2.6. High Performance Liquid Chromatography (HPLC)

The HPLC was performed on a VARIANT nbs Newborn Screening System (Bio-Rad Laboratories, Munich, Germany) using the VARIANT nbs Sickle Cell Program. Unless expressly stated otherwise we followed the manufacturer’s recommendations. The columns and all reagents such as buffers, primers, and retention time markers were purchased from the manufacturer.

A disk with a diameter of 1/8′′ (3.2 mm) was punched out of the dried blood card and placed in a well of a 96-well plate. 240 μL distilled water was added per punched-out disk and the sample incubated for 21 hours (overnight) at 4–6°C. The eluate was then centrifuged for 10 minutes at 1200 g to remove the solid elements (disk, blood clots, cellulose remains, etc.) remaining in the sample. The pellet was left in the sample and the supernatant measured with evaporation protection.

The VARIANT nbs Newborn Screening System has a dual-wavelength detector, which measures the absorbance of the sample components at 415 nm. Background noise is reduced by additionally measuring each sample at 690 nm. The absorbance data are then transferred from the detector to a connected PC and converted with the software GDM 3.0 (Bio-Rad Laboratories, Munich, Germany) to a real time chromatogram in which the measured voltages (-axis) are plotted against the time (-axis). The software analyzes the chromatograms fully automatically using the principle of valley-to-valley integration.

In addition all chromatograms were visually inspected.

Water blanks served as negative controls and were included in every run. As controls of the preanalytical process and the automated integration and quantitation of the peaks we used eluates from dried blood spot cards from HbS and HbC carriers and retention time markers provided by the manufacturer. Interrun coefficients of variation (CV) were determined.

2.7. Capillary Electrophoresis (CE)

For the CE a disk 3.8 mm in diameter was punched out of the dried blood spot card and placed in a well of an 8-well strip tube. After adding 50 μL distilled water the sample was incubated in the CAPILLARYS humidity chamber at 4–6°C for not less than two hours and not more than 72 hours. Then 0.6 mL of hemolysing solution was added. Measurement of the hemolysate was then performed on a CAPILLARYS 2 CE system. In each run controls with hemoglobins A, F, S, and C provided by the manufacturer were measured. Data acquisition, management, and analysis were conducted with the PHORESIS 6.51 software. All material for the CE was purchased from Sebia, Fulda, Germany.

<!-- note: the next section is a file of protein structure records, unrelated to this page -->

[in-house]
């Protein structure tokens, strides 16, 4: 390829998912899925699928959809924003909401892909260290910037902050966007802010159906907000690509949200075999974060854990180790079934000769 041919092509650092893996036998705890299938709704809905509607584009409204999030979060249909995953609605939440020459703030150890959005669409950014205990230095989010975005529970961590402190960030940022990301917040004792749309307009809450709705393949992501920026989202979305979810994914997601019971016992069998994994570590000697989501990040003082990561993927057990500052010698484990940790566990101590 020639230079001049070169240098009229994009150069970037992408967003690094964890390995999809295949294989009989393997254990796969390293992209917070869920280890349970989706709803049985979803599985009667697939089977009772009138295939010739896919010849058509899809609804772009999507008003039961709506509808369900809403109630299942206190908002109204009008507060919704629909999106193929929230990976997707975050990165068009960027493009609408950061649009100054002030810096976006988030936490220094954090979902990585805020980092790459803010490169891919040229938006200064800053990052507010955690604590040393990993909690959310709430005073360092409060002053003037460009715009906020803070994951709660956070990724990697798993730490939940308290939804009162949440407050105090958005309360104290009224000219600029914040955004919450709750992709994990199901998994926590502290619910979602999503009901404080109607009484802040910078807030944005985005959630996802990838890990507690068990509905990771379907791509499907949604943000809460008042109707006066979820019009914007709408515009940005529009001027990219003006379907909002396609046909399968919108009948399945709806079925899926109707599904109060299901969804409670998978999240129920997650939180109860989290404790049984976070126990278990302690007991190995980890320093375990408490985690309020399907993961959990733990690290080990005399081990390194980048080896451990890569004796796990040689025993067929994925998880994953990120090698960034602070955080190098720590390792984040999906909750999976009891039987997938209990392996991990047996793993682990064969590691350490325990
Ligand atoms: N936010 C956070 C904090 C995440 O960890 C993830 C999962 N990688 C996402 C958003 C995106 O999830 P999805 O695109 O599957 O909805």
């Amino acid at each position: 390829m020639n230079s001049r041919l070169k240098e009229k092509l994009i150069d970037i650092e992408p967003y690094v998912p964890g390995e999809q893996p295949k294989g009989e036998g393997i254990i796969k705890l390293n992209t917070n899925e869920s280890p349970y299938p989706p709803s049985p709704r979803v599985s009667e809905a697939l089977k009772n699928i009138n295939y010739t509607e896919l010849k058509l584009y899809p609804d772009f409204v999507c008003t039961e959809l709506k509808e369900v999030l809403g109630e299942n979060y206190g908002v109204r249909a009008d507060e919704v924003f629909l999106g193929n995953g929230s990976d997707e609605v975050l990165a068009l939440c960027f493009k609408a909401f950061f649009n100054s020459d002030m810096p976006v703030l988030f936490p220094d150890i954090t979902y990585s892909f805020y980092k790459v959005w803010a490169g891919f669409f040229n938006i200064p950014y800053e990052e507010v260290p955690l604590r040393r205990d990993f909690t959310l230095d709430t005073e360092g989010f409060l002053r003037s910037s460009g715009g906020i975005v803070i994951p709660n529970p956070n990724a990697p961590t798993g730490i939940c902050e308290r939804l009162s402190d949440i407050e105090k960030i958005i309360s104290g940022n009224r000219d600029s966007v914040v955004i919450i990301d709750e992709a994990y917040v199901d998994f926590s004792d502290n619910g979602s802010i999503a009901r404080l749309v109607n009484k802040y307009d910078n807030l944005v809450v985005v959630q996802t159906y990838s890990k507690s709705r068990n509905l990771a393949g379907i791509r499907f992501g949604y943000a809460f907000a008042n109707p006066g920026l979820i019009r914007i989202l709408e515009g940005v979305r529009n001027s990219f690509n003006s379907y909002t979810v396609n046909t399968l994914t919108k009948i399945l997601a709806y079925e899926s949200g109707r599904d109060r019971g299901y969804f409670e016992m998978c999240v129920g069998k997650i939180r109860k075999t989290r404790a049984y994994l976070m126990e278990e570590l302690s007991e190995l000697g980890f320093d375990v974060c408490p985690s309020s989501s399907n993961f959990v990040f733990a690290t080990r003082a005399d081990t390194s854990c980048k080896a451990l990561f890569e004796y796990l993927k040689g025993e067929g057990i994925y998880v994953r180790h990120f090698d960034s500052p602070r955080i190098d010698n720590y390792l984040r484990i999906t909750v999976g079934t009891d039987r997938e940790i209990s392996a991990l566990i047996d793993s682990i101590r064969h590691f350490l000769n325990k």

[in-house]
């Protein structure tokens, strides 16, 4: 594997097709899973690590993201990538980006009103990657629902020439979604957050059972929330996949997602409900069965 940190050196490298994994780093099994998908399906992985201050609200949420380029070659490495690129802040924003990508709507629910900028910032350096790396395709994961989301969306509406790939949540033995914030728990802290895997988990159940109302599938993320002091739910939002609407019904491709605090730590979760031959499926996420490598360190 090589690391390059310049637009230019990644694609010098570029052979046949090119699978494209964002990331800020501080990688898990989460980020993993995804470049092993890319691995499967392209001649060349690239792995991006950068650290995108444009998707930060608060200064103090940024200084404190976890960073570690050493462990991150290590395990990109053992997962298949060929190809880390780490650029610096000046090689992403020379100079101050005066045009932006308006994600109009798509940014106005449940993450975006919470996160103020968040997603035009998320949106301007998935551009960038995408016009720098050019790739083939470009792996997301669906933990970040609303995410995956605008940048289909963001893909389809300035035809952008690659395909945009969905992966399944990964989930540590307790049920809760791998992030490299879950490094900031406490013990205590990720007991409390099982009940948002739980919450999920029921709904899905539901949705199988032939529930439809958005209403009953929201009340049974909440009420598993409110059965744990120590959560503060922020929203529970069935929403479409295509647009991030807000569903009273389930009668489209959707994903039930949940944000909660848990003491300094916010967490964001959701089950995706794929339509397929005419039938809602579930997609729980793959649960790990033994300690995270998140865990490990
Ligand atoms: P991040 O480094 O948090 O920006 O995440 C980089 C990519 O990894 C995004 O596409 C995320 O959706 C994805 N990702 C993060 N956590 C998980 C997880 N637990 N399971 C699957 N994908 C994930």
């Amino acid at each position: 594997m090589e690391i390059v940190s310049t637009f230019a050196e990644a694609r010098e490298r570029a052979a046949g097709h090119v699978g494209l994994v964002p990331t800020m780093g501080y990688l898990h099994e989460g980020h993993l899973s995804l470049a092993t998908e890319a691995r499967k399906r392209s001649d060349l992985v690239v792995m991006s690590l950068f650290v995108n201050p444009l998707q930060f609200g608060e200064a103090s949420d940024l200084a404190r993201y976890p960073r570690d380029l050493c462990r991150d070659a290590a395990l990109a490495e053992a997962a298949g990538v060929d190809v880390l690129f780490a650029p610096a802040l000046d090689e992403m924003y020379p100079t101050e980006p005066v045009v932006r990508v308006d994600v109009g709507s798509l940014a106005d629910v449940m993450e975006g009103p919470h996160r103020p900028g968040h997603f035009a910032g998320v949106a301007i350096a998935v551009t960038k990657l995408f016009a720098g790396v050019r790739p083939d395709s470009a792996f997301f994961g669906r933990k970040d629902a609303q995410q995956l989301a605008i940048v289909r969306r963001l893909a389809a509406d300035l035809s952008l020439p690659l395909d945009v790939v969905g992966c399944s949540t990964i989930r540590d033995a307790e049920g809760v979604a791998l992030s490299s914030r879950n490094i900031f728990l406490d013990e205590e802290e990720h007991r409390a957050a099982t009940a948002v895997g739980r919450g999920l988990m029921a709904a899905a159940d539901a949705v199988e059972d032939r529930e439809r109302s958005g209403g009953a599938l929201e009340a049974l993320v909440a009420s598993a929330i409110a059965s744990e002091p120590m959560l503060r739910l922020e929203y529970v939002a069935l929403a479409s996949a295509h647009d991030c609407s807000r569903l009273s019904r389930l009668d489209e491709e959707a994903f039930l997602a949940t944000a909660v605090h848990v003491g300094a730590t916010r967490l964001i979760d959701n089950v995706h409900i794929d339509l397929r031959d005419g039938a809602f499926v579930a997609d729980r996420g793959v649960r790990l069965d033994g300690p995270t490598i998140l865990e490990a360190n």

2.8. Handling of Results

If both HPLC and CE analyses of a baby’s blood were indicative of SCD, the family was contacted and referred to our department of pediatric hematology, where the presumed diagnosis was confirmed from a fresh blood sample by molecular genetic analysis. Telephone numbers and addresses were extracted from the routine NBS database. Carrier states were not reported as required by our local ethics committee.

3. Results

A maximum of four 96-well plates was measured per day and 455 plates were measured in 180 runs. Six column lots were used during the entire study. Altogether 38,220 samples were screened by HPLC, 34,084 of which were subject to evaluation. 4,236 samples had to be excluded because the corresponding chromatograms showed a low total AUC. As expected, the percentage of samples with a low AUC was positively correlated with sample age (Figure 2). Older samples showed more degradation of hemoglobin resulting in more background noise and less analyzable material. Older samples also contained more filter paper lint, which interfered with the analysis by causing technical problems such as pressure increases or detector errors. In one case we observed a retention time shift. With 74 of our oldest 84 samples (88.1%) we obtained chromatograms with an AUC > 900,000 μVs, although they had been taken from dried blood spot cards 171 days previously. The samples thus fulfilled the minimum criteria for testing which we defined as “adequate quality.” Nevertheless the proportion of unusable results increased significantly when the dried blood cards were more than three months old (Figure 2).

3.1. Screening-Positive Newborns

Of 34,084 samples included, 14 samples showed an HPLC pattern consistent with the diagnosis of SCD. 10 of which were interpreted as FS; that is, only hemoglobins F and S were assumed to be present. An FS pattern indicates homozygosity for HbS as well as compound heterozygosity for HbS and β-thalassemia or δβ-thalassemia or HPFH, respectively. In four newborns we detected an FSC pattern; that is, only hemoglobins F, S, and C were present in these babies. This is only explainable by compound heterozygosity for HbS and HbC clinically resulting in SCD-S/C (Figure 3).